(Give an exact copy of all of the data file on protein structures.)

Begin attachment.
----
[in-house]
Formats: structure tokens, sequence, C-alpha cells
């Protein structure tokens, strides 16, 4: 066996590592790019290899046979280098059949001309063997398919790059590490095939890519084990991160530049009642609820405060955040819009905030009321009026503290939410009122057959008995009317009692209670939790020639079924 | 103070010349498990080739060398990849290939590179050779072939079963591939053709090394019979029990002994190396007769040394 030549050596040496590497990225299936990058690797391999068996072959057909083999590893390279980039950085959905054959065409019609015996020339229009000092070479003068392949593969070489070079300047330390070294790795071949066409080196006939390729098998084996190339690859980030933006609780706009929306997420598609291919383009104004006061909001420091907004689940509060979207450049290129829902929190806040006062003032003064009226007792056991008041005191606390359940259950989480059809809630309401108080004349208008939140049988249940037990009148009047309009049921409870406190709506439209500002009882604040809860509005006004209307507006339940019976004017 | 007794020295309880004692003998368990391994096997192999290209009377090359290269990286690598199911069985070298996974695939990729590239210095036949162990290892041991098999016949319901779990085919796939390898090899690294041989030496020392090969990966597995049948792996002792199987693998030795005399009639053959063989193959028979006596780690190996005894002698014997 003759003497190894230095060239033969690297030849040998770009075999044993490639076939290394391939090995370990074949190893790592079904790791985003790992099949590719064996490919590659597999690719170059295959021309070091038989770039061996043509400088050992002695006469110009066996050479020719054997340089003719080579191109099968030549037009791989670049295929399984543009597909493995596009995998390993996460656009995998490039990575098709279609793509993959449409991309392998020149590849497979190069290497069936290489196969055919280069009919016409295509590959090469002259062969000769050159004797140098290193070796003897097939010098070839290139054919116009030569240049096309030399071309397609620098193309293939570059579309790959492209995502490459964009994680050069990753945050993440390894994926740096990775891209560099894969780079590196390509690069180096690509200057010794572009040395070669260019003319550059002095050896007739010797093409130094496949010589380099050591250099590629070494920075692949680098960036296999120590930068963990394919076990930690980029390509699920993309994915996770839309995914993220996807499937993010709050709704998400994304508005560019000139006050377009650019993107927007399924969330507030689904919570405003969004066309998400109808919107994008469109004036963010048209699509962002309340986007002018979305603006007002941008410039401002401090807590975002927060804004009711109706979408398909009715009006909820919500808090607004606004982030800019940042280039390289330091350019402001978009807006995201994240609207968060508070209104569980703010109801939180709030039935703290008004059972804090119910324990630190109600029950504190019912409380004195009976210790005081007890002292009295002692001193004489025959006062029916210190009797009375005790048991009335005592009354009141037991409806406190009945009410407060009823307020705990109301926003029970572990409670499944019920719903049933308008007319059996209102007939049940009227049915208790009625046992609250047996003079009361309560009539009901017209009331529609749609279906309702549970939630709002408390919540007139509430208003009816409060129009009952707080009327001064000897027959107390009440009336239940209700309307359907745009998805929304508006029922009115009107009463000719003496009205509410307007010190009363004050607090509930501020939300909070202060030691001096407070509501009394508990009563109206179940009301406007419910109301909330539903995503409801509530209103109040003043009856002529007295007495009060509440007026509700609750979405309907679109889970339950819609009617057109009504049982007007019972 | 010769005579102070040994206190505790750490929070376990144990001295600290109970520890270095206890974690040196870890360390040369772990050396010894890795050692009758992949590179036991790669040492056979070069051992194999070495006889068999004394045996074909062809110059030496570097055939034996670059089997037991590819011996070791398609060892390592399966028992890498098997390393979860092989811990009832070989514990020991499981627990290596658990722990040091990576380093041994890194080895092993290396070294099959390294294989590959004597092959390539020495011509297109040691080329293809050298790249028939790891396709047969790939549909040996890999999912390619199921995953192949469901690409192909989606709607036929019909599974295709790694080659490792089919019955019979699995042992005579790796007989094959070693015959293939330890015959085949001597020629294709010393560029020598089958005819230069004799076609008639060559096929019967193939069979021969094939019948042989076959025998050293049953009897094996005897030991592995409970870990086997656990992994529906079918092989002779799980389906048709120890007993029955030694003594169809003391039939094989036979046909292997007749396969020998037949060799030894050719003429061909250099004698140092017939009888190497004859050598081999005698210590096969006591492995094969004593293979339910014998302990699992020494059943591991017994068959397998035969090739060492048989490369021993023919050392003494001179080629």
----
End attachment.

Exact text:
[in-house]
Formats: structure tokens, sequence, C-alpha cells
């Protein structure tokens, strides 16, 4: 066996590592790019290899046979280098059949001309063997398919790059590490095939890519084990991160530049009642609820405060955040819009905030009321009026503290939410009122057959008995009317009692209670939790020639079924 | 103070010349498990080739060398990849290939590179050779072939079963591939053709090394019979029990002994190396007769040394 030549050596040496590497990225299936990058690797391999068996072959057909083999590893390279980039950085959905054959065409019609015996020339229009000092070479003068392949593969070489070079300047330390070294790795071949066409080196006939390729098998084996190339690859980030933006609780706009929306997420598609291919383009104004006061909001420091907004689940509060979207450049290129829902929190806040006062003032003064009226007792056991008041005191606390359940259950989480059809809630309401108080004349208008939140049988249940037990009148009047309009049921409870406190709506439209500002009882604040809860509005006004209307507006339940019976004017 | 007794020295309880004692003998368990391994096997192999290209009377090359290269990286690598199911069985070298996974695939990729590239210095036949162990290892041991098999016949319901779990085919796939390898090899690294041989030496020392090969990966597995049948792996002792199987693998030795005399009639053959063989193959028979006596780690190996005894002698014997 003759003497190894230095060239033969690297030849040998770009075999044993490639076939290394391939090995370990074949190893790592079904790791985003790992099949590719064996490919590659597999690719170059295959021309070091038989770039061996043509400088050992002695006469110009066996050479020719054997340089003719080579191109099968030549037009791989670049295929399984543009597909493995596009995998390993996460656009995998490039990575098709279609793509993959449409991309392998020149590849497979190069290497069936290489196969055919280069009919016409295509590959090469002259062969000769050159004797140098290193070796003897097939010098070839290139054919116009030569240049096309030399071309397609620098193309293939570059579309790959492209995502490459964009994680050069990753945050993440390894994926740096990775891209560099894969780079590196390509690069180096690509200057010794572009040395070669260019003319550059002095050896007739010797093409130094496949010589380099050591250099590629070494920075692949680098960036296999120590930068963990394919076990930690980029390509699920993309994915996770839309995914993220996807499937993010709050709704998400994304508005560019000139006050377009650019993107927007399924969330507030689904919570405003969004066309998400109808919107994008469109004036963010048209699509962002309340986007002018979305603006007002941008410039401002401090807590975002927060804004009711109706979408398909009715009006909820919500808090607004606004982030800019940042280039390289330091350019402001978009807006995201994240609207968060508070209104569980703010109801939180709030039935703290008004059972804090119910324990630190109600029950504190019912409380004195009976210790005081007890002292009295002692001193004489025959006062029916210190009797009375005790048991009335005592009354009141037991409806406190009945009410407060009823307020705990109301926003029970572990409670499944019920719903049933308008007319059996209102007939049940009227049915208790009625046992609250047996003079009361309560009539009901017209009331529609749609279906309702549970939630709002408390919540007139509430208003009816409060129009009952707080009327001064000897027959107390009440009336239940209700309307359907745009998805929304508006029922009115009107009463000719003496009205509410307007010190009363004050607090509930501020939300909070202060030691001096407070509501009394508990009563109206179940009301406007419910109301909330539903995503409801509530209103109040003043009856002529007295007495009060509440007026509700609750979405309907679109889970339950819609009617057109009504049982007007019972 | 010769005579102070040994206190505790750490929070376990144990001295600290109970520890270095206890974690040196870890360390040369772990050396010894890795050692009758992949590179036991790669040492056979070069051992194999070495006889068999004394045996074909062809110059030496570097055939034996670059089997037991590819011996070791398609060892390592399966028992890498098997390393979860092989811990009832070989514990020991499981627990290596658990722990040091990576380093041994890194080895092993290396070294099959390294294989590959004597092959390539020495011509297109040691080329293809050298790249028939790891396709047969790939549909040996890999999912390619199921995953192949469901690409192909989606709607036929019909599974295709790694080659490792089919019955019979699995042992005579790796007989094959070693015959293939330890015959085949001597020629294709010393560029020598089958005819230069004799076609008639060559096929019967193939069979021969094939019948042989076959025998050293049953009897094996005897030991592995409970870990086997656990992994529906079918092989002779799980389906048709120890007993029955030694003594169809003391039939094989036979046909292997007749396969020998037949060799030894050719003429061909250099004698140092017939009888190497004859050598081999005698210590096969006591492995094969004593293979339910014998302990699992020494059943591991017994068959397998035969090739060492048989490369021993023919050392003494001179080629």